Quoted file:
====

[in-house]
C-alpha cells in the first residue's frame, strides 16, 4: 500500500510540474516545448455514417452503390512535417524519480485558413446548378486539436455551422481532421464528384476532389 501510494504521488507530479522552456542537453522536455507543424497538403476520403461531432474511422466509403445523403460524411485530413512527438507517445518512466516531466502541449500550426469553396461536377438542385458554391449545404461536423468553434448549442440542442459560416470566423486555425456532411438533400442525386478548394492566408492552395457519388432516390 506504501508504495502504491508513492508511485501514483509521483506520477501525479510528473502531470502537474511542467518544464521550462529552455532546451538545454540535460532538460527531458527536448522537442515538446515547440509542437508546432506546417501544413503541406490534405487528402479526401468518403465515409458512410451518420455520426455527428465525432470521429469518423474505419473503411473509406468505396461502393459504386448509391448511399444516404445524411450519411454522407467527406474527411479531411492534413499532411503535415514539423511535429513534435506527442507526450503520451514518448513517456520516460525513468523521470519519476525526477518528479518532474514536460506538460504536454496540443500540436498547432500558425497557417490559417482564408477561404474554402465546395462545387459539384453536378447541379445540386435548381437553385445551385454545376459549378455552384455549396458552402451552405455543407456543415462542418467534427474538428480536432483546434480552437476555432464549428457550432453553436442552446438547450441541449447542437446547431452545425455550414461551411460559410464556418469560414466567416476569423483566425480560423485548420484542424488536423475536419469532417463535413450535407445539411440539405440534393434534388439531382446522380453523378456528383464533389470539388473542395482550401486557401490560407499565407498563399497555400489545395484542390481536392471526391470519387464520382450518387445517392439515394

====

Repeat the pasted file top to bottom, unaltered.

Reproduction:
[in-house]
C-alpha cells in the first residue's frame, strides 16, 4: 500500500510540474516545448455514417452503390512535417524519480485558413446548378486539436455551422481532421464528384476532389 501510494504521488507530479522552456542537453522536455507543424497538403476520403461531432474511422466509403445523403460524411485530413512527438507517445518512466516531466502541449500550426469553396461536377438542385458554391449545404461536423468553434448549442440542442459560416470566423486555425456532411438533400442525386478548394492566408492552395457519388432516390 506504501508504495502504491508513492508511485501514483509521483506520477501525479510528473502531470502537474511542467518544464521550462529552455532546451538545454540535460532538460527531458527536448522537442515538446515547440509542437508546432506546417501544413503541406490534405487528402479526401468518403465515409458512410451518420455520426455527428465525432470521429469518423474505419473503411473509406468505396461502393459504386448509391448511399444516404445524411450519411454522407467527406474527411479531411492534413499532411503535415514539423511535429513534435506527442507526450503520451514518448513517456520516460525513468523521470519519476525526477518528479518532474514536460506538460504536454496540443500540436498547432500558425497557417490559417482564408477561404474554402465546395462545387459539384453536378447541379445540386435548381437553385445551385454545376459549378455552384455549396458552402451552405455543407456543415462542418467534427474538428480536432483546434480552437476555432464549428457550432453553436442552446438547450441541449447542437446547431452545425455550414461551411460559410464556418469560414466567416476569423483566425480560423485548420484542424488536423475536419469532417463535413450535407445539411440539405440534393434534388439531382446522380453523378456528383464533389470539388473542395482550401486557401490560407499565407498563399497555400489545395484542390481536392471526391470519387464520382450518387445517392439515394